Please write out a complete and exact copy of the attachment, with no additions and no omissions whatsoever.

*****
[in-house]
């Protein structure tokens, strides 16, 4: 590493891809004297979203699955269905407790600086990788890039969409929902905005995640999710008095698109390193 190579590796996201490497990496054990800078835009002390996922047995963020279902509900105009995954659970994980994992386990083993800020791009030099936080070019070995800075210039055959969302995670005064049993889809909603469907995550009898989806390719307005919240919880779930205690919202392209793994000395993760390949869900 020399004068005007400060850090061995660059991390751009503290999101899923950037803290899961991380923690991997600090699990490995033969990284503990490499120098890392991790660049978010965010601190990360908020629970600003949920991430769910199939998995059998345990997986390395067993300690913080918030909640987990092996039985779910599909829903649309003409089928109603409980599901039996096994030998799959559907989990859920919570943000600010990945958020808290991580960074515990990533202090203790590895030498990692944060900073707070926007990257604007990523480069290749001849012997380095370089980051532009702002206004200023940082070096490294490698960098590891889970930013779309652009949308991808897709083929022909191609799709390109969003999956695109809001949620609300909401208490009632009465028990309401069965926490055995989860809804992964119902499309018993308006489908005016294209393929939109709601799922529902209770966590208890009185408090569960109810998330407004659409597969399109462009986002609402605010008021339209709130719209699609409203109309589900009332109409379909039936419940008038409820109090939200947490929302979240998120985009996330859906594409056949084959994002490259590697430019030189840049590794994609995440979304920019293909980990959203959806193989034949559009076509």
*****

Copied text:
[in-house]
């Protein structure tokens, strides 16, 4: 590493891809004297979203699955269905407790600086990788890039969409929902905005995640999710008095698109390193 190579590796996201490497990496054990800078835009002390996922047995963020279902509900105009995954659970994980994992386990083993800020791009030099936080070019070995800075210039055959969302995670005064049993889809909603469907995550009898989806390719307005919240919880779930205690919202392209793994000395993760390949869900 020399004068005007400060850090061995660059991390751009503290999101899923950037803290899961991380923690991997600090699990490995033969990284503990490499120098890392991790660049978010965010601190990360908020629970600003949920991430769910199939998995059998345990997986390395067993300690913080918030909640987990092996039985779910599909829903649309003409089928109603409980599901039996096994030998799959559907989990859920919570943000600010990945958020808290991580960074515990990533202090203790590895030498990692944060900073707070926007990257604007990523480069290749001849012997380095370089980051532009702002206004200023940082070096490294490698960098590891889970930013779309652009949308991808897709083929022909191609799709390109969003999956695109809001949620609300909401208490009632009465028990309401069965926490055995989860809804992964119902499309018993308006489908005016294209393929939109709601799922529902209770966590208890009185408090569960109810998330407004659409597969399109462009986002609402605010008021339209709130719209699609409203109309589900009332109409379909039936419940008038409820109090939200947490929302979240998120985009996330859906594409056949084959994002490259590697430019030189840049590794994609995440979304920019293909980990959203959806193989034949559009076509």